I’m not assuming that’s the case. I’m just asking you to test yourself, with honesty.

When Christopher Columbus reached the Caribbean in 1492, he named the natives “Indians,” thinking he had reached what Europeans of the time referred to as “the Indies” (China, Japan, and India).

In fact he was nowhere close to South or East Asia. In his path were vast regions of land, unexplored and uncharted, of which Columbus knew nothing.

He assumed the world was smaller than it was. Have we made a similar mistake with regard to Jesus Christ?

Are there vast tracts of who He is, according to biblical revelation, that are unexplored?

Have we unintentionally reduced Him to manageable, predictable proportions?

Have we been looking at a junior varsity, decaffeinated, one-dimensional Jesus of our own making, thinking we’re looking at the real Jesus?

Have we snorkeled in the shallows, thinking we’ve now hit bottom on the Pacific?”

–Dane Ortlund, Deeper: Real Change for Real Sinners (Wheaton, IL: Crossway, 2021), 22-23.

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“Assurance produces true humility” by Sinclair Ferguson

“Assurance produces true humility. Christian assurance is not self-assurance and self-confidence.

It is the reverse: confidence in our Father, trust in Christ as our Savior, and joy in the Spirit as the Spirit of sonship, seal of grace, and earnest of our inheritance as sons and daughters of God.

When these are the hallmarks of our lives, then the grace of the Lord Jesus Christ has come home to us in full measure.

And that, surely, is one of the great needs of our times.”

–Sinclair B. Ferguson, The Whole Christ: Legalism, Antinomianism, and Gospel Assurance—Why the Marrow Controversy Still Matters (Wheaton, IL: Crossway, 2016), 226.

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“What are the implications of union with Christ?” by Sinclair Ferguson

“What are the implications of union with Christ? In essence this:

Through our union with Him in His death we are set free from the penalty of our guilt, which He has paid for us;

In union with Him in His resurrection a complete, final, and irreversible righteousness is ours;

In union with Him in His death and resurrection we have been set free from the reign of sin.

Yet we remain sinners in ourselves. Sin continues to indwell us;

Only when our regeneration comes to further flowering beyond this life will we be free from sin’s presence.

These distinctions are vital. While guilt is gone and the reign of sin has ended, sin continues to indwell us and to beset us.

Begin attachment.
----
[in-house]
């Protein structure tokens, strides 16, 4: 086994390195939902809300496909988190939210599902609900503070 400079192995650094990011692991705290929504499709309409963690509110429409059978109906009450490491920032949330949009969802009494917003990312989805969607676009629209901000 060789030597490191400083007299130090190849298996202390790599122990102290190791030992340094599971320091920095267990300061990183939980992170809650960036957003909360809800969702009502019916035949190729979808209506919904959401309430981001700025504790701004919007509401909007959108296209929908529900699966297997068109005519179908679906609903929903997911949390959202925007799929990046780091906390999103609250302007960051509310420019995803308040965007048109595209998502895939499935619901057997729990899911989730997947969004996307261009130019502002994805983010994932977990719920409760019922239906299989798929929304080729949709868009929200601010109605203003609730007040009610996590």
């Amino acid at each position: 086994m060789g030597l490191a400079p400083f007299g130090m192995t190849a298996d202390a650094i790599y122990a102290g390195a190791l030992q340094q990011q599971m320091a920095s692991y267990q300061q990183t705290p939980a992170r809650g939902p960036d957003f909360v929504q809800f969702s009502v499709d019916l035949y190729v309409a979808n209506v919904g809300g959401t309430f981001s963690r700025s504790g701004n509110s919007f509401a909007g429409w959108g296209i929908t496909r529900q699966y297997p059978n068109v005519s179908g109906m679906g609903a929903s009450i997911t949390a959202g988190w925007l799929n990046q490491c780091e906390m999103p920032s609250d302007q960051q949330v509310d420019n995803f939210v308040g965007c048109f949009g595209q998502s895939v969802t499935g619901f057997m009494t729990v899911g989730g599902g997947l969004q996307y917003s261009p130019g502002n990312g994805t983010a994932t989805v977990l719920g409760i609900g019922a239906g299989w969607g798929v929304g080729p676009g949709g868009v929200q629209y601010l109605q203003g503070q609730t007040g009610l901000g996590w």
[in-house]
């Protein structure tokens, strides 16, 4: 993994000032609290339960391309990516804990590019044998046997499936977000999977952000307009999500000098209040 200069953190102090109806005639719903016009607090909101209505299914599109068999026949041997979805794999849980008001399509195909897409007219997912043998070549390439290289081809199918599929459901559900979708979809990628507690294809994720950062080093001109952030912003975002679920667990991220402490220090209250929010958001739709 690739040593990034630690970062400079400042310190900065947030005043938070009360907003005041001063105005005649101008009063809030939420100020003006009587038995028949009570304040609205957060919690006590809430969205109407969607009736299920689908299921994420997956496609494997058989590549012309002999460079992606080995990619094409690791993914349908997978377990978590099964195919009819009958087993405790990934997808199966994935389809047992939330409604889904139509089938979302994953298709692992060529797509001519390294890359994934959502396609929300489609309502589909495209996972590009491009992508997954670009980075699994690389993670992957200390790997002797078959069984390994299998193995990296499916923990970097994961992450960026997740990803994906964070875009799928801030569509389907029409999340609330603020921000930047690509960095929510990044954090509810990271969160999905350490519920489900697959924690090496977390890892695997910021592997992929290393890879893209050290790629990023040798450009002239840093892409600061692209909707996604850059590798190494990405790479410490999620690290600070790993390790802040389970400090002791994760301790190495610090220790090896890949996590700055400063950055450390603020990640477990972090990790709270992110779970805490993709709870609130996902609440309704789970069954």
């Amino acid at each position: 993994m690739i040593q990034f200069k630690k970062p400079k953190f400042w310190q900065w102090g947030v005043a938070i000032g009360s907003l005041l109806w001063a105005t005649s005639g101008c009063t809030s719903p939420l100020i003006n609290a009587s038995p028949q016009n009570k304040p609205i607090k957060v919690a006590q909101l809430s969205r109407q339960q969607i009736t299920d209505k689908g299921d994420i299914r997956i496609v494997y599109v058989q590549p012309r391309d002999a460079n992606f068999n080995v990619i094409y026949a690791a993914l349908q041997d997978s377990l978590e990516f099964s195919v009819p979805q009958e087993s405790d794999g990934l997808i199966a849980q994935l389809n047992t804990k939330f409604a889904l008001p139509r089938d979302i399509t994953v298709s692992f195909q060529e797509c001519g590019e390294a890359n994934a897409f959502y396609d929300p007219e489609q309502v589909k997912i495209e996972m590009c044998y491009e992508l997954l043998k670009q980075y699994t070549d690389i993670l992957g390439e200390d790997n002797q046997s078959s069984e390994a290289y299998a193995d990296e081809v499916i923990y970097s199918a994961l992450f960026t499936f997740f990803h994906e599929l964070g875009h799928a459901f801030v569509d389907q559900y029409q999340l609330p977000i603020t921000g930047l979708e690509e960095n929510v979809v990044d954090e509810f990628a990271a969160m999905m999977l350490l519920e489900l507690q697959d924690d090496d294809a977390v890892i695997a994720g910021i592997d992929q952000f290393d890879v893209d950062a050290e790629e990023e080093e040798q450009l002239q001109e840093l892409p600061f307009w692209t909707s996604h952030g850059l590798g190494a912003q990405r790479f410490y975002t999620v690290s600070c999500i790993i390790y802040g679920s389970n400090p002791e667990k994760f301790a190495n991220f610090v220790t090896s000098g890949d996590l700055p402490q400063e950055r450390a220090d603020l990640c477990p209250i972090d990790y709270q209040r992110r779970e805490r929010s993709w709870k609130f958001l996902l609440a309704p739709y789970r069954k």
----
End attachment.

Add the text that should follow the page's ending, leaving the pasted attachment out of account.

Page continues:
It still has the potential to deceive us and to allure us. Once we understand this, we will not confuse the ongoing presence of sin with the absence of new life in us.

Without that stability in our understanding, our assurance will be liable to ebb and flow.”

–Sinclair B. Ferguson, The Whole Christ: Legalism, Antinomianism, and Gospel Assurance—Why the Marrow Controversy Still Matters (Wheaton, IL: Crossway, 2016), 218–219.

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“The believer is never alone” by Herman Bavinck

“All the rich benefits which Christ gives to His believers on earth receive their fulfillment and their crown in the glorification which accrues to them in part upon death but only in its fulness after the day of judgment.

But this benefit of glorification is one which we cannot yet discuss, because we have first to pay some attention to the way in which, or the route along which, Christ brings the benefits of calling and regeneration, faith and repentance, justification and adoption as children, renewal and sanctification, into being in His believers on earth, and sustains and reinforces them.

We have already noted that He grants all those benefits by means of His Word and His Spirit, but have still to see that He also grants them also only in the fellowship which binds all the believers together.

He does not distribute them to single individuals, nor to a small group of persons, but He gives them out to a great multitude, to the whole of the new humanity, which was chosen in Him by the Father from before the foundation of the world (Eph. 1:4).